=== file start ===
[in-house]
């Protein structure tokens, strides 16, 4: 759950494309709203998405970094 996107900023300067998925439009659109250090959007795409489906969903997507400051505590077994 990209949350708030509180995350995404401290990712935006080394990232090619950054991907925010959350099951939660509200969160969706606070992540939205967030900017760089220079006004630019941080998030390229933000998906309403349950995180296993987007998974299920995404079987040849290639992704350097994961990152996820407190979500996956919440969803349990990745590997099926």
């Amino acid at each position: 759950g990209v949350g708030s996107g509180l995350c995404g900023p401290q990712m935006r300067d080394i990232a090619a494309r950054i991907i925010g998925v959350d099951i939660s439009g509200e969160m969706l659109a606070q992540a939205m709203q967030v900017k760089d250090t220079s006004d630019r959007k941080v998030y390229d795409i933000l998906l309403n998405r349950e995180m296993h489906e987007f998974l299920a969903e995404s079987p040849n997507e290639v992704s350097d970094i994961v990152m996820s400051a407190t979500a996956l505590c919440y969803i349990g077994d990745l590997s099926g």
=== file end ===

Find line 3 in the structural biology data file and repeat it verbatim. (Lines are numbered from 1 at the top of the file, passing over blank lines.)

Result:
């Amino acid at each position: 759950g990209v949350g708030s996107g509180l995350c995404g900023p401290q990712m935006r300067d080394i990232a090619a494309r950054i991907i925010g998925v959350d099951i939660s439009g509200e969160m969706l659109a606070q992540a939205m709203q967030v900017k760089d250090t220079s006004d630019r959007k941080v998030y390229d795409i933000l998906l309403n998405r349950e995180m296993h489906e987007f998974l299920a969903e995404s079987p040849n997507e290639v992704s350097d970094i994961v990152m996820s400051a407190t979500a996956l505590c919440y969803i349990g077994d990745l590997s099926g």